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AIDS and The Woman

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26 April 2012
Females in our society are at a greater risk of falling victim to this scourge. SANA RIYAZ reports

What is more important than a healthy life? Life is a blessing bestowed by the Almighty to each individual. Even the nature is bestowed with unseen life. However, there are some hurdles in its course and these often come in the form of incurable diseases such as AIDS.

Acquired Immuno–Deficiency Syndrome or AIDS is a disease of the human immune system caused by the human immunodeficiency virus. The illness interferes with the immune system, making people with AIDS much more likely to get infections, including opportunistic infections and tumours that do not affect people with working immune systems. This susceptibility gets worse as the disease continues.

HIV is transmitted through sexual intercourse (vaginal, oral and anal), contaminated blood transfusions and hypodermic needles, exchange between mother and baby during pregnancy and breastfeeding. It can be transmitted by contact of a mucous membrane or the bloodstream with a bodily fluid that has the virus in it, such as the blood, semen, vaginal fluid, pre–seminal fluid or breast milk from an infected person.


Although treatments for HIV/AIDS can slow down the course of the disease, there is no known cure or HIV vaccine. Antiretroviral treatment (ART) reduces both the deaths and new infections from HIV/AIDS, but these drugs are expensive and the medications are not available in all countries. Due to the difficulty in treating HIV infection, preventing infection is a key aim in controlling the AIDS pandemic, with health organisations promoting safe sex and needle–exchange programmes in attempts to slow the spread of the virus.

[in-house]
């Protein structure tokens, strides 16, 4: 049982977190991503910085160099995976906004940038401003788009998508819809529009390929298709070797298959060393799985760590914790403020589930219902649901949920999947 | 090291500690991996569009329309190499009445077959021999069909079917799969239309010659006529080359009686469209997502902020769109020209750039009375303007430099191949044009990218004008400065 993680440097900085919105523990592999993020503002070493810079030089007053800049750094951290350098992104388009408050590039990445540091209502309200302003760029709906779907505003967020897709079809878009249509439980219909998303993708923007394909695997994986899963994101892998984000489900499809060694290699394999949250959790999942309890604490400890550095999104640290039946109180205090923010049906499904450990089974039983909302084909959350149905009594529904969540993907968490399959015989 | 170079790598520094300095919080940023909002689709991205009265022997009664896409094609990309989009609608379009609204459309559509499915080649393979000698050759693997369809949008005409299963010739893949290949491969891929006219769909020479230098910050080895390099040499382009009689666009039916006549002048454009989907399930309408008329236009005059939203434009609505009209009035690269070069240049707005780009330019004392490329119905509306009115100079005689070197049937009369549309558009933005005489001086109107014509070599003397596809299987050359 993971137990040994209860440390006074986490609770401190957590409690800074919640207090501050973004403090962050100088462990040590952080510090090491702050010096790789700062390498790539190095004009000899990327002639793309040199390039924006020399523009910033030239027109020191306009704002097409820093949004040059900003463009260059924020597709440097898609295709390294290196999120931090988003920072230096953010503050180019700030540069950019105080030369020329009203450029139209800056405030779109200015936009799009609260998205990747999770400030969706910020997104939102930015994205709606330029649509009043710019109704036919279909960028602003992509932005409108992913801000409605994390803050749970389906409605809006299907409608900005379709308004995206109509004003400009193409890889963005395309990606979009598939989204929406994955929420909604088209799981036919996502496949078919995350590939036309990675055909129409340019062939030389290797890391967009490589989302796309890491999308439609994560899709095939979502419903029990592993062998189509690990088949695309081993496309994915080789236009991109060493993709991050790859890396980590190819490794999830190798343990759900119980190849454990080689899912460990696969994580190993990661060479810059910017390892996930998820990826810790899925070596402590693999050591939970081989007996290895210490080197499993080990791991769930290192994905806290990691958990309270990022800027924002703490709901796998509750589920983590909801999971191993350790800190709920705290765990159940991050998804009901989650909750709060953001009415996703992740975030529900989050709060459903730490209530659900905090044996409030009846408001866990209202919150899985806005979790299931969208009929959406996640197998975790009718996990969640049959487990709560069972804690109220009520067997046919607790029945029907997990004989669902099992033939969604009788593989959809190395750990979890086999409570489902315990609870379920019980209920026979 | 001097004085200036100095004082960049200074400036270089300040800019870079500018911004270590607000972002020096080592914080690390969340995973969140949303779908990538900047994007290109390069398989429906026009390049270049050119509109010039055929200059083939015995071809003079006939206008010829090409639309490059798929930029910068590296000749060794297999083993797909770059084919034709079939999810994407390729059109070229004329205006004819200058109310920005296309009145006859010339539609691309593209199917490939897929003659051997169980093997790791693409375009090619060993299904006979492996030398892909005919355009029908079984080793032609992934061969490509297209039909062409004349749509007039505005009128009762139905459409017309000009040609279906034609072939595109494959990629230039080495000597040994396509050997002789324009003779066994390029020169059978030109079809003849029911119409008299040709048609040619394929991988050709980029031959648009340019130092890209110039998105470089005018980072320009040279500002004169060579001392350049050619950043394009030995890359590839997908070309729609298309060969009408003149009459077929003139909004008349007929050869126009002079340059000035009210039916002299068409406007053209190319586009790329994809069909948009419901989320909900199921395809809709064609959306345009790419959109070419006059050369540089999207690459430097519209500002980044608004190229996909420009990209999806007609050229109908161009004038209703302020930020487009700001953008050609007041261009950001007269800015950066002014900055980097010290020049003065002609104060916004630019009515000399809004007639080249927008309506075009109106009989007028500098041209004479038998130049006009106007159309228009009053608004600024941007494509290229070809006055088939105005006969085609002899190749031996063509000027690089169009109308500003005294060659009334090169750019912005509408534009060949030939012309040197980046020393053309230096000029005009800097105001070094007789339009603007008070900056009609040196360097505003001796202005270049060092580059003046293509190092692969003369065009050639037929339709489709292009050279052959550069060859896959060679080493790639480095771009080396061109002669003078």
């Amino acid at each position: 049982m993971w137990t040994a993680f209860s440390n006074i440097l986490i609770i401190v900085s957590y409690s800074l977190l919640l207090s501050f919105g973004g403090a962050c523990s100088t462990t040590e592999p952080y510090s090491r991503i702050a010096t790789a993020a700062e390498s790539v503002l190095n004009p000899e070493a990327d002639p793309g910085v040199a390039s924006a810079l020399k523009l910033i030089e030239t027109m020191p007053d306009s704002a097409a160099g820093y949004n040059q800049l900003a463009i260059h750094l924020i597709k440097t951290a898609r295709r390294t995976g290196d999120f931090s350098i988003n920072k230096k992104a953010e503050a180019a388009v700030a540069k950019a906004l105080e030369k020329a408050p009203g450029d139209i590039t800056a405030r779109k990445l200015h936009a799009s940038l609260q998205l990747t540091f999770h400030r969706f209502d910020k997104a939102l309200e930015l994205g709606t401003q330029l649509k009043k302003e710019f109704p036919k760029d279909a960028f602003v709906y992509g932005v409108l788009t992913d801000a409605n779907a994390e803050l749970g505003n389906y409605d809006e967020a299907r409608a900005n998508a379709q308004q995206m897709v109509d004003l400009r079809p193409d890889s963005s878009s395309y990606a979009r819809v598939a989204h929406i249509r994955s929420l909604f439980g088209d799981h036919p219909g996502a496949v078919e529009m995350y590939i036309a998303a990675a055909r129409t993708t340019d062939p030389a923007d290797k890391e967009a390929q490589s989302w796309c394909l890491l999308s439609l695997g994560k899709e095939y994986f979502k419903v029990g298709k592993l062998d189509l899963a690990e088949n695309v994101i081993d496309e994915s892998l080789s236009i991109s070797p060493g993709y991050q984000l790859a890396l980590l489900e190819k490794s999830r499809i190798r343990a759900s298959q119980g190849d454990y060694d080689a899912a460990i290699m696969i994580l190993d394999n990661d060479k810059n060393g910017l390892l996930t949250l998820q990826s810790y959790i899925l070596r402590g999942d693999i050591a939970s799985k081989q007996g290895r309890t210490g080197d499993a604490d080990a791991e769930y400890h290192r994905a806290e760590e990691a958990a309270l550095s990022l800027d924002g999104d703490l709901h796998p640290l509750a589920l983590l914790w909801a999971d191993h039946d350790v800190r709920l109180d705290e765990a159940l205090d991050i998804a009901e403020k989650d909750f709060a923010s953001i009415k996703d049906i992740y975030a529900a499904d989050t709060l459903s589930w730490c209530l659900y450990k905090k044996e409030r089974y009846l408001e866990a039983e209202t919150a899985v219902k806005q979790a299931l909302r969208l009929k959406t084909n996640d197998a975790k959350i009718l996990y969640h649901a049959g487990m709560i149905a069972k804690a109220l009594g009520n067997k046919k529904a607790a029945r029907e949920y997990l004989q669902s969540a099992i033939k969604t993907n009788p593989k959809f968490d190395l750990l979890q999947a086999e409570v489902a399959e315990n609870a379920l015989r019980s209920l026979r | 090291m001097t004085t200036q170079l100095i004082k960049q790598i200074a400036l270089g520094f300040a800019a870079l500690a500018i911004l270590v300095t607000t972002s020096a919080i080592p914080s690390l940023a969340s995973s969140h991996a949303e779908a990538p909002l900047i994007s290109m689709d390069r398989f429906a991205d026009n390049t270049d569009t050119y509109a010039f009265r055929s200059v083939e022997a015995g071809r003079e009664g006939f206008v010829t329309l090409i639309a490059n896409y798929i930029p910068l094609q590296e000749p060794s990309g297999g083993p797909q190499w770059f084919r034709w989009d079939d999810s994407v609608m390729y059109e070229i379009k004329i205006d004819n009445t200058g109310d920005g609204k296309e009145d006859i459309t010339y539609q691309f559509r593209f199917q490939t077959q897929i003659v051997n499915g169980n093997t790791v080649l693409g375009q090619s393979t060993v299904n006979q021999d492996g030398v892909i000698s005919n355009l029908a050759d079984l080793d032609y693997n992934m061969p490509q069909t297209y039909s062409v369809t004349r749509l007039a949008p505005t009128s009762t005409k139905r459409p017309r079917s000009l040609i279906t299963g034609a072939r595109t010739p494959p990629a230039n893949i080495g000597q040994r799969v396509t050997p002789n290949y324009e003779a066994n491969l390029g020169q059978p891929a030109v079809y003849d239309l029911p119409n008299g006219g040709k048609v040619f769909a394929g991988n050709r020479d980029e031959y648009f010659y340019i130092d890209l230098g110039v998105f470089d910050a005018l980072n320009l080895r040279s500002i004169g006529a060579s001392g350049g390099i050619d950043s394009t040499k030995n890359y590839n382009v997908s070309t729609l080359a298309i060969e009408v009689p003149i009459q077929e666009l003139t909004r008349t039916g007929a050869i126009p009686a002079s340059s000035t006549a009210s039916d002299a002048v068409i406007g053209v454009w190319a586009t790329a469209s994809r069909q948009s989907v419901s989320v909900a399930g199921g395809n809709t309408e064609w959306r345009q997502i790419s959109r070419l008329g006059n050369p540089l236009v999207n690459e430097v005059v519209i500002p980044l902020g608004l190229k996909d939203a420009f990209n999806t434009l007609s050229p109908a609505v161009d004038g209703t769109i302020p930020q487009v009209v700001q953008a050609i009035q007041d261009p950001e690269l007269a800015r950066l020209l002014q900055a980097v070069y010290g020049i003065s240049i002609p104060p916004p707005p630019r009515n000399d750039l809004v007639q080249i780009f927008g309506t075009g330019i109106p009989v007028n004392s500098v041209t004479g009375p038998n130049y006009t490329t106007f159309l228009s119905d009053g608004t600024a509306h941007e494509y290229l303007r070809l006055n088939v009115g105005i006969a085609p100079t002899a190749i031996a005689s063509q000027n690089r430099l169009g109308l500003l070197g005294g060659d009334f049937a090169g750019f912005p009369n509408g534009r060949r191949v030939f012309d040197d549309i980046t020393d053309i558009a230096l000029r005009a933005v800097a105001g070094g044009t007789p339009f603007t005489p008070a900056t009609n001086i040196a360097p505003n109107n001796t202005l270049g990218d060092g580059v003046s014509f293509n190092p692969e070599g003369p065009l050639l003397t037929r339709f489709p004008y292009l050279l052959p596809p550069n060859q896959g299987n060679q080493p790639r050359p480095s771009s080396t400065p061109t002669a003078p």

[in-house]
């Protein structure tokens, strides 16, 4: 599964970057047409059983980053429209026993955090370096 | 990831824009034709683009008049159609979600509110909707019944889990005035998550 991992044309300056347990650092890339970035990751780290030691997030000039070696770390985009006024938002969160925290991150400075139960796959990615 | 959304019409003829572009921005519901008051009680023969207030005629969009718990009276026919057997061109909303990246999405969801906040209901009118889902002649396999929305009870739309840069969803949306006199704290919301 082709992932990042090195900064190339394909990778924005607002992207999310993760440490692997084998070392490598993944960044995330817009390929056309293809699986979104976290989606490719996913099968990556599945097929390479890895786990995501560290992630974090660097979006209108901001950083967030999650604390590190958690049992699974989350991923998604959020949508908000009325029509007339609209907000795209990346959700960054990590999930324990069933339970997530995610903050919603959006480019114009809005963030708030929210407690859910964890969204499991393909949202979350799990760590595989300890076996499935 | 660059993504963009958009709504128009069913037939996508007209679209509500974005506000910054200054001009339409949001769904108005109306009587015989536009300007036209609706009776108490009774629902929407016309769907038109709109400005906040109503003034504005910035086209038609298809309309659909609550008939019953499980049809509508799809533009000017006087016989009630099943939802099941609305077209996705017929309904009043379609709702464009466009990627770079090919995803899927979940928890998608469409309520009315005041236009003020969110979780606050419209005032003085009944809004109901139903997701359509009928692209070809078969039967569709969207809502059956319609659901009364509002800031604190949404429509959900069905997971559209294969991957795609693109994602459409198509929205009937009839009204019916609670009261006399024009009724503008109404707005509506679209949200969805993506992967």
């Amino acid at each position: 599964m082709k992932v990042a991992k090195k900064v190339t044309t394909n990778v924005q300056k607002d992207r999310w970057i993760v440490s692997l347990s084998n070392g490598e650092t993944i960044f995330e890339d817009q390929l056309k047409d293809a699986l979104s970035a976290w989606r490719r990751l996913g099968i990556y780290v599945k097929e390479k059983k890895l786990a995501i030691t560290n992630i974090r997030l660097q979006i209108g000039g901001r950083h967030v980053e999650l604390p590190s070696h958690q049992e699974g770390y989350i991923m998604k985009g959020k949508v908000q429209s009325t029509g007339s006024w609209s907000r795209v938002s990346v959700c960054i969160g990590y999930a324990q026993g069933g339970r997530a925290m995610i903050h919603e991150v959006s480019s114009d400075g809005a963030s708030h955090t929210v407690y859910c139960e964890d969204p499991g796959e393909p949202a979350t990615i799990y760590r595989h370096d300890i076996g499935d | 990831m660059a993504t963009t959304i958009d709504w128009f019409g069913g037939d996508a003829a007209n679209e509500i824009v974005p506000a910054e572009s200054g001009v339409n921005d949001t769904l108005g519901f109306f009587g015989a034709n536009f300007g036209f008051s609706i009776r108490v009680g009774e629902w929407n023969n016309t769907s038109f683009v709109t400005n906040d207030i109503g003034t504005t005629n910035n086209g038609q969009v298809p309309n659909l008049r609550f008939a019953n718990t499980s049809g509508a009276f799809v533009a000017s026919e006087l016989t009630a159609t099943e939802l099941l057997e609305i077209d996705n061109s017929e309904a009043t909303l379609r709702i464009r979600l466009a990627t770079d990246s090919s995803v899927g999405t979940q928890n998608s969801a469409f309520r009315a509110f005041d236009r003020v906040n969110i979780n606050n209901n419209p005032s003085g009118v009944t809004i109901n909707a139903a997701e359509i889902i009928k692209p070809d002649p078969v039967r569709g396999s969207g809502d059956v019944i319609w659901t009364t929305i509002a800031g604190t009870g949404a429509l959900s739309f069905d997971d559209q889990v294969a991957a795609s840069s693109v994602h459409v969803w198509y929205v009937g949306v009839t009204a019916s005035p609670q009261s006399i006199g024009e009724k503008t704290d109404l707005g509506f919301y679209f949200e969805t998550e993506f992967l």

AIDS Among Women

Women are generally at a greater risk of heterosexual transmission of HIV. Biologically women are twice more likely to become infected with HIV through unprotected heterosexual intercourse than men. In many countries women are less likely to be able to negotiate Condom use and are more likely to be subjected to non–consensual sex.

At the end of 2010 it was estimated by a Government survey that out of the 34 million adults worldwide living with HIV and AIDS, half are women. The AIDS epidemic has a unique impact on women, which has make worse their role within society and their biological vulnerability to HIV infection. The responsibility of caring for AIDS patients is also an issue that has a greater effect on women.


India urged to scale up treatment for HIV positive mothers

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26 April 2012
New Delhi India

Lauding India's efforts in providing treatment to HIV affected people, UNAIDS on Thursday urged the country to scale up its healthcare services for the benefit of HIV positive mothers and children.

"If we want zero AIDS–related deaths, India needs massive scale up of treatment and care services. By 2015, we need at least 15 million people on treatment world–wide," Charles Gilks, country coordinator for UNAIDS, said.

Gilks was speaking at the summit on good practices, innovations and impact of National AIDS Control Programme–III organised by National AIDS Control Organisation (NACO).

The second day of the three–day Summit brought together experts and community leaders who stressed on concrete strategies that are required to strengthen care, support and treatment in the next phase of the National HIV programme.

"We have an unfinished agenda. Stigma, discrimination and denial faced by HIV positive people is still very high," Aradhana Johri, Additional Secretary, Department of AIDS, said.

While Gilks said India should focus to improve services for pregnant mothers, Mohammed Shaukat, Deputy Director General of NACO, said though the number of Antiretroviral Therapy (ART) centres increased from 107 in 2007 to 355 in 2012, HIV positive people are accessing them at a very late stage.

"It is important for HIV positive people to start ART soon to improve the quality of life," he said.

NACO has directed all ART centres to provide ART for anyone who has a CD4 count of 350 from 250 earlier. The CD4 count determines the immunity levels of a person living with HIV.

Manoj Paradesi, living with HIV for 18 years, said there is an urgent need to listen to voices of the community.


Lack of Protein is Red Light For b’war Peth’s HIV+

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Times of India
10 April 2012
By Gitesh Shelke
• ART gives HIV+ CSWs, their kids side effects due to poorly balanced diet